Sunderland’s fall from grace in the final quarter of the season has been nothing short of dramatic. Going from 14 games unbeaten to finishing the campaign with one win in nine has been a spectacular example of Sunderland doing a Sunderland.
It is easy - and natural - to become concerned with a run of form that wouldn’t look out of place for a team in a relegation scrap. However, there is a time to dissect this woeful run, and a week before a play-off semi-final is not that time.
Automatic promotion hopes faded some weeks ago, and looking at the relentless form of Hull and Peterborough, you can’t deny that they deserve it.
Of course, it’d be nice if we’d stormed to automatic promotion, but we were on the fringes – at best – of that race all season.
In reality, we were always a play-off team at best, and all of our energy needs to be focused on the three games that could get us out of this league once and for all.
Yes, social media is something of a vacuum, but in the wake of full time on Sunday it made for tough reading. While fans of the other three sides in the play-offs looked ahead to the challenge, many involved with Sunderland seemed to be writing us off already.
Picking ourselves up from the poor end to the season is vital if we want to get out of this league. I would be a very naive person if I said we didn’t limp over the finish line, but what use is negativity in the lead-up to such a massive game?
It’s a two-legged contest that we have as much right to win as our opponents - and don’t forget that we’ve taken four points from them already during the regular season.
It’s hard to pinpoint exactly what caused Sunderland’s collapse in form at such a vital stage of the season. We were ticking along nicely, not blowing teams away but picking up the points to move into a position where the top two looked possible. However, at the end of the day, we have finished fourth.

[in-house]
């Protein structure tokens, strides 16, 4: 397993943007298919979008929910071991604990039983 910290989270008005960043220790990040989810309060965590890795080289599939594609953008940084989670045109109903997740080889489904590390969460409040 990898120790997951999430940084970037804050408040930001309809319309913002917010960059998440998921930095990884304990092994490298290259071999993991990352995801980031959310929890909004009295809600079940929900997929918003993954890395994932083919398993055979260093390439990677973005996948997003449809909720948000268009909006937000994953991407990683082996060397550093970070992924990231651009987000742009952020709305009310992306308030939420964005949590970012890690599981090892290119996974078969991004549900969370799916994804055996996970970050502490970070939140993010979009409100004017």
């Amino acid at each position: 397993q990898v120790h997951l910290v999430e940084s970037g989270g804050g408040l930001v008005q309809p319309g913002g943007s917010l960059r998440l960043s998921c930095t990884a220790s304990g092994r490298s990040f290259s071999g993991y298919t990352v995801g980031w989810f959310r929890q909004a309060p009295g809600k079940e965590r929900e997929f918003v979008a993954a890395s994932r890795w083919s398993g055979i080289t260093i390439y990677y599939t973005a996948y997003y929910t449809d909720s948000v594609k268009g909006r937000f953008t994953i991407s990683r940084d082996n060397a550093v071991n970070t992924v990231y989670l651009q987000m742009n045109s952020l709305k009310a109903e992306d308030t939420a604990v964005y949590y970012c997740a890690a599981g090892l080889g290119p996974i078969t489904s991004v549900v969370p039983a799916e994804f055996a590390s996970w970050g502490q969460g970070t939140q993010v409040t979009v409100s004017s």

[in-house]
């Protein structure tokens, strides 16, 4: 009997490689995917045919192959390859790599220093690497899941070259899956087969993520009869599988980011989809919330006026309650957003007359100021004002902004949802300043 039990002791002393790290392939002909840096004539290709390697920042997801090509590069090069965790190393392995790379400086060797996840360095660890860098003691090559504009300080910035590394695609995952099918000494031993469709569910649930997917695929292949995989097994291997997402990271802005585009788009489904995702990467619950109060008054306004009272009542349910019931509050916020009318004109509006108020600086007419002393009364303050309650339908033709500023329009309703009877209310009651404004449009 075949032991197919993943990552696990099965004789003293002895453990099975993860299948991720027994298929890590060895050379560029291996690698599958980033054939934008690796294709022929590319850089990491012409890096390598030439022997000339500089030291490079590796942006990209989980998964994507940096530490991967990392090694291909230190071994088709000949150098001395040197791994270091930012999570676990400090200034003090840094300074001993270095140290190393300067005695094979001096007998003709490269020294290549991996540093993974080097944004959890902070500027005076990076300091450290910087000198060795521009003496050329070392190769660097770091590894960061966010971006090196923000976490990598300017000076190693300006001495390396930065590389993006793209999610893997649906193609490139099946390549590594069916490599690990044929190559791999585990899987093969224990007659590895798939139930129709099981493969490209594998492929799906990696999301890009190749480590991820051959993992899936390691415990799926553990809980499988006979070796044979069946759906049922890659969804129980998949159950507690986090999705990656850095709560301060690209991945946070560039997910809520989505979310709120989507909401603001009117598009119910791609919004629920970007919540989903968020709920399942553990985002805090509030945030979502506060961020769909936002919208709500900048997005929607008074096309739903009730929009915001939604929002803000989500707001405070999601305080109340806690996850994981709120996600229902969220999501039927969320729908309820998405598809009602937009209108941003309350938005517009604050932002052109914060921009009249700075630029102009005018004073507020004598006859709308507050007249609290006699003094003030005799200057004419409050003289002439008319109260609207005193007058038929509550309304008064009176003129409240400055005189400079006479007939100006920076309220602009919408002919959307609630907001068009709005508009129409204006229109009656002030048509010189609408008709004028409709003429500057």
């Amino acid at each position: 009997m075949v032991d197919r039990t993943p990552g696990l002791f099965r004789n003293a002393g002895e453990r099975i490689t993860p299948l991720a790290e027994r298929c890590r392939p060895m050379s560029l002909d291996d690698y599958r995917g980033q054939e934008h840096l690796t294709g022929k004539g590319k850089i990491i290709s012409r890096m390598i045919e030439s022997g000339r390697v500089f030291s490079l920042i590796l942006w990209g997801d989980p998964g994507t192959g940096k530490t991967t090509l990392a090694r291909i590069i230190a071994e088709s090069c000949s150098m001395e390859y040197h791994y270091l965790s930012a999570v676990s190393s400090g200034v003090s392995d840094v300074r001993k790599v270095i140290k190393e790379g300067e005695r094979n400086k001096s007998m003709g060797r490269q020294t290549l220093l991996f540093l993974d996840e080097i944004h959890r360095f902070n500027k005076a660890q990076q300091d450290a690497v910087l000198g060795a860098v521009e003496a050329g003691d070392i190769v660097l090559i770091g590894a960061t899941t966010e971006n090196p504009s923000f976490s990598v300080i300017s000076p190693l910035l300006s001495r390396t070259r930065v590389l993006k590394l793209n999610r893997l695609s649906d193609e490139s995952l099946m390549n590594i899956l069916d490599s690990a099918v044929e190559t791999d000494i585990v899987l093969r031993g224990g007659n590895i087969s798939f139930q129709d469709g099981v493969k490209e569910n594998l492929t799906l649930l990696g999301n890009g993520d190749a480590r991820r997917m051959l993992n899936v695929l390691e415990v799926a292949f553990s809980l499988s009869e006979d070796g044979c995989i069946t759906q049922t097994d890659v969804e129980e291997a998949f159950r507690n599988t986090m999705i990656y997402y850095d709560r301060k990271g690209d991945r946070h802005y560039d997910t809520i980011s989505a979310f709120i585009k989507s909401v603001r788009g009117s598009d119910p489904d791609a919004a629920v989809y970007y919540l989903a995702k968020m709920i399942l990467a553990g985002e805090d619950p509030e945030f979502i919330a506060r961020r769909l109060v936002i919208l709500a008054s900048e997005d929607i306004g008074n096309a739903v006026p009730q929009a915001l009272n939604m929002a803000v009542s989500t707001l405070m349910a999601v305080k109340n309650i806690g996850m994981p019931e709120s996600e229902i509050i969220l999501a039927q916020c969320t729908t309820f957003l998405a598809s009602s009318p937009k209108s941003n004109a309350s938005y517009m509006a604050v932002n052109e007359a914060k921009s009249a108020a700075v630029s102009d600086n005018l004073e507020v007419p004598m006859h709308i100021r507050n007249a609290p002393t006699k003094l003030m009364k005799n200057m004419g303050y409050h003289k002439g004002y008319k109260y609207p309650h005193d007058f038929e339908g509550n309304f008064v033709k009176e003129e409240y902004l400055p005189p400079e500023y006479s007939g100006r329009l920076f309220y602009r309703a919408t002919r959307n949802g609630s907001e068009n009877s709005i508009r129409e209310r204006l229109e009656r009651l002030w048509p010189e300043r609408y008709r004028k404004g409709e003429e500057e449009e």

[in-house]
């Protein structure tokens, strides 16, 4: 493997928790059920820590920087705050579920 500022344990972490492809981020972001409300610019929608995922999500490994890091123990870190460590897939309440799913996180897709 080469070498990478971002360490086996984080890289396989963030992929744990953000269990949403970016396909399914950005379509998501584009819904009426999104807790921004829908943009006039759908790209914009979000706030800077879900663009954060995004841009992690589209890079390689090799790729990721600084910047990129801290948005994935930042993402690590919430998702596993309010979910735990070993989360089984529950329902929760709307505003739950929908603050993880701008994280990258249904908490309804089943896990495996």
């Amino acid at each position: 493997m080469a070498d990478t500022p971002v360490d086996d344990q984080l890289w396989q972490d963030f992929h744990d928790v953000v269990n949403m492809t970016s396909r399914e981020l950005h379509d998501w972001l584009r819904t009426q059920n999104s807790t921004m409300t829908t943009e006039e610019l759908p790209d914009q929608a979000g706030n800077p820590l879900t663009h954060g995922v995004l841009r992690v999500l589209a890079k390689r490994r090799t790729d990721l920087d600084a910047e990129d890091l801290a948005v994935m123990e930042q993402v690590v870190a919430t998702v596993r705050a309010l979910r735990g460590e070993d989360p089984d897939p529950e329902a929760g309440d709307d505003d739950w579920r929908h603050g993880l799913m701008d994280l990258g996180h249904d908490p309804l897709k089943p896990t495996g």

As the fourth-best team in the league we at least have the advantage of playing at home last in the play-offs, and it’s something that we should all get behind and hope the players can take advantage of. The added incentive of having potentially 10,000 fans in the SoL should be more than enough to get everyone up for the fight.
We never had a divine right to go straight up from League One. Our form over these three seasons has never justified walking away with the division, but the opportunity of promotion is still there.
Despite the attitude of some folk, the fact is that we have just as much chance of promotion as Blackpool, Lincoln or Oxford.
A 1-1 draw at home to an already relegated side is of course not good enough for a club looking to build momentum ahead of the play-offs, but that match is behind us.
We have just over a week to rest up and gear ourselves up for one final push.
If we do miss out on promotion, then a postmortem on a failed season will be required.
But there’s a lot of football to be played between now and then.